1845: Wesleyan Missionary womens’ role in setting Fiji on a road to dependence on imported goods

Women were involved in the process of development in Fiji since missionary wives and other European women arrived there in the 1830s. The wives of Wesleyan missionaries brought with them ideas –  new to Fiji  – about running a household, many of which required goods not available locally.

They introduced different foods, a new idea of work, and new considerations of health and child care, all dependent to some degree on imported items. Since these women were committed to introducing Fijians to these new concepts, we can place them among the early developers at the micro-economic level. The early immigrant homemakers set Fiji on a road to dependence on imported goods.

Culture of imports: The Fijian foods and housewares were not acceptable to them. So they requested these foods from overseas, Britain at first and then Australia, for their own comfort and correct living. At the same time they sought to induce Fijians to obtain these goods in the name of civilization; they were deeply committed to improving the lot of women and children by their own example (Burton and Deane 1936:98). The emphasis here is on these womens involvement at the household level rather than on womens status vis-a-vis that of men. Although the missionaries arrived in a land abundant with foods (Wilkes 1845), they saw the need to import foodstuffs and other goods better suited to their ideas of household management.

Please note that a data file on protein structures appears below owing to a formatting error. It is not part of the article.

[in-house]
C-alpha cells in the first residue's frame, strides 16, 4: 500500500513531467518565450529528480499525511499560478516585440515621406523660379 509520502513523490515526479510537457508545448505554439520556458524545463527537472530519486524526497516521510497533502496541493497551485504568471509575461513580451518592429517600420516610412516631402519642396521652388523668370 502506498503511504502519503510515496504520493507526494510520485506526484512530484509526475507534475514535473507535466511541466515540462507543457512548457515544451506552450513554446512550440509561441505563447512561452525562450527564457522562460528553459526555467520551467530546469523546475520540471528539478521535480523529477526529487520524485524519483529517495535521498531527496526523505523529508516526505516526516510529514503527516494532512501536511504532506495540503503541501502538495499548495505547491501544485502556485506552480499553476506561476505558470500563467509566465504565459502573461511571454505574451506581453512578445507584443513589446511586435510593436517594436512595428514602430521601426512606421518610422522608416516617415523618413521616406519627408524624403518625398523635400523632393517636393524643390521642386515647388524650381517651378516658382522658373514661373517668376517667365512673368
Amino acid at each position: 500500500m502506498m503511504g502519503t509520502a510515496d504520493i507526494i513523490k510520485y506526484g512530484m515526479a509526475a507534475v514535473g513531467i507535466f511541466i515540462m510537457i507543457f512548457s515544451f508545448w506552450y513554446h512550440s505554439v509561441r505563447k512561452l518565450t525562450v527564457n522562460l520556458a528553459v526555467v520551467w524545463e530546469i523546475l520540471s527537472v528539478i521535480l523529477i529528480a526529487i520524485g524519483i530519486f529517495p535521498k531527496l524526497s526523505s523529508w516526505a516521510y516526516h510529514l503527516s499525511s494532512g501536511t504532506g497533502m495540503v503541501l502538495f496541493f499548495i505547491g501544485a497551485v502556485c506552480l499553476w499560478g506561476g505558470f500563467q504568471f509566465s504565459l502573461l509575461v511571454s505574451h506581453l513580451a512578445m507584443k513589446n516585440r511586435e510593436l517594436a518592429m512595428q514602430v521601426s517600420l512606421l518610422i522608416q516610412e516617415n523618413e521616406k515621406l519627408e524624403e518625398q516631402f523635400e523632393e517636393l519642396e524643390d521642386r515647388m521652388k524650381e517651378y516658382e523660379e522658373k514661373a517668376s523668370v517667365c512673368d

The Early Development Of Housekeeping And Imports In Fiji, Nancy J. Pollock Victoria University Wellington, New Zealand. A version of this paper was read at the Pacific History Conference in Fiji in 1985. For references mentioned see Category, “References”.

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